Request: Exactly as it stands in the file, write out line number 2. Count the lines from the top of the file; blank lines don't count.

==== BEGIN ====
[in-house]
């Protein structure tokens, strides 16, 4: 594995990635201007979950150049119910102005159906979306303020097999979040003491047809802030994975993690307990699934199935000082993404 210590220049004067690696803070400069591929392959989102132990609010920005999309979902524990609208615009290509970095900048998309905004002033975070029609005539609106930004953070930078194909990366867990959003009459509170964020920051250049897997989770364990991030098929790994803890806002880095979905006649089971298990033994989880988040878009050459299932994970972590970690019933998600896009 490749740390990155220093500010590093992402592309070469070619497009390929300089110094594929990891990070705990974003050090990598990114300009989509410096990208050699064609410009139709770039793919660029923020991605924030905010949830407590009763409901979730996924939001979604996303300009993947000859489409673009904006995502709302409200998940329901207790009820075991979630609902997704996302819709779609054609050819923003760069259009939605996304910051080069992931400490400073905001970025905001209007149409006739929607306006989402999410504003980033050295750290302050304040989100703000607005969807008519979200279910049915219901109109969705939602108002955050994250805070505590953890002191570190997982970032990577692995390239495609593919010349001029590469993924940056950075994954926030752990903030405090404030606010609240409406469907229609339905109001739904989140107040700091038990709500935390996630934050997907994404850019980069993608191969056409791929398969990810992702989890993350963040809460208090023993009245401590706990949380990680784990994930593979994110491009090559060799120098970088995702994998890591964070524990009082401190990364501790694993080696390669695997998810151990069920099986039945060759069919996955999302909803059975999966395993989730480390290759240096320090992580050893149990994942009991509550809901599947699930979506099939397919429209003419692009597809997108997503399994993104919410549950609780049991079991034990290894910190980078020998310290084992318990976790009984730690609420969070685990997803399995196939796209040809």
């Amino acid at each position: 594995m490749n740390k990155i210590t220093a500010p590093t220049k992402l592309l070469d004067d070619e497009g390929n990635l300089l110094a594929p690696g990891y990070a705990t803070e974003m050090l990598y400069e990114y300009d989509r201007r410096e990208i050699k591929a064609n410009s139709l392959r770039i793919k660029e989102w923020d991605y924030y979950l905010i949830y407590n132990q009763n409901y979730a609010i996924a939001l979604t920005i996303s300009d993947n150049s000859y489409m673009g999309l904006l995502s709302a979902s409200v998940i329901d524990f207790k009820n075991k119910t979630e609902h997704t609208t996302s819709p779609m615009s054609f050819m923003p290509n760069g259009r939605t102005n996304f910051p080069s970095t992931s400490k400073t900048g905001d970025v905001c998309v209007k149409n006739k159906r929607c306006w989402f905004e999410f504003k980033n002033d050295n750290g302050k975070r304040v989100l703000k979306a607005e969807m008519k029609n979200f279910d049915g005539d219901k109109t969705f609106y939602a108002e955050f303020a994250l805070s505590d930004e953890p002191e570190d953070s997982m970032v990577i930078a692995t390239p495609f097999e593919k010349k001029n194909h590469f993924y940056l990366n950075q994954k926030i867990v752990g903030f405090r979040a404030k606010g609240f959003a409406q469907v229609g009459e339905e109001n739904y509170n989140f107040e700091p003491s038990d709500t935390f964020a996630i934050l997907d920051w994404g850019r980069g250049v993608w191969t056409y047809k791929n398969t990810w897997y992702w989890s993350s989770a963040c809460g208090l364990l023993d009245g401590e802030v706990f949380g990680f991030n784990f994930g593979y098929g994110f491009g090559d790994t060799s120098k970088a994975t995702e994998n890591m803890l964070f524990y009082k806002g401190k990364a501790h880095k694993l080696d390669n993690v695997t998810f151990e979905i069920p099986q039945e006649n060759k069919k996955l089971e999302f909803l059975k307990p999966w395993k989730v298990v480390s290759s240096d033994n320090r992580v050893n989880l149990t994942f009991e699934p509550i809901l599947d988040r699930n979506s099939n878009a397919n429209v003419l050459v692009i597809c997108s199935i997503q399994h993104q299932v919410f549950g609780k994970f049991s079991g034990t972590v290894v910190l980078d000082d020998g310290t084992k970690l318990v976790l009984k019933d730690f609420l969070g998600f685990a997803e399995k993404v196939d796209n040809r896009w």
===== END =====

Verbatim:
């Protein structure tokens, strides 16, 4: 594995990635201007979950150049119910102005159906979306303020097999979040003491047809802030994975993690307990699934199935000082993404 210590220049004067690696803070400069591929392959989102132990609010920005999309979902524990609208615009290509970095900048998309905004002033975070029609005539609106930004953070930078194909990366867990959003009459509170964020920051250049897997989770364990991030098929790994803890806002880095979905006649089971298990033994989880988040878009050459299932994970972590970690019933998600896009 490749740390990155220093500010590093992402592309070469070619497009390929300089110094594929990891990070705990974003050090990598990114300009989509410096990208050699064609410009139709770039793919660029923020991605924030905010949830407590009763409901979730996924939001979604996303300009993947000859489409673009904006995502709302409200998940329901207790009820075991979630609902997704996302819709779609054609050819923003760069259009939605996304910051080069992931400490400073905001970025905001209007149409006739929607306006989402999410504003980033050295750290302050304040989100703000607005969807008519979200279910049915219901109109969705939602108002955050994250805070505590953890002191570190997982970032990577692995390239495609593919010349001029590469993924940056950075994954926030752990903030405090404030606010609240409406469907229609339905109001739904989140107040700091038990709500935390996630934050997907994404850019980069993608191969056409791929398969990810992702989890993350963040809460208090023993009245401590706990949380990680784990994930593979994110491009090559060799120098970088995702994998890591964070524990009082401190990364501790694993080696390669695997998810151990069920099986039945060759069919996955999302909803059975999966395993989730480390290759240096320090992580050893149990994942009991509550809901599947699930979506099939397919429209003419692009597809997108997503399994993104919410549950609780049991079991034990290894910190980078020998310290084992318990976790009984730690609420969070685990997803399995196939796209040809």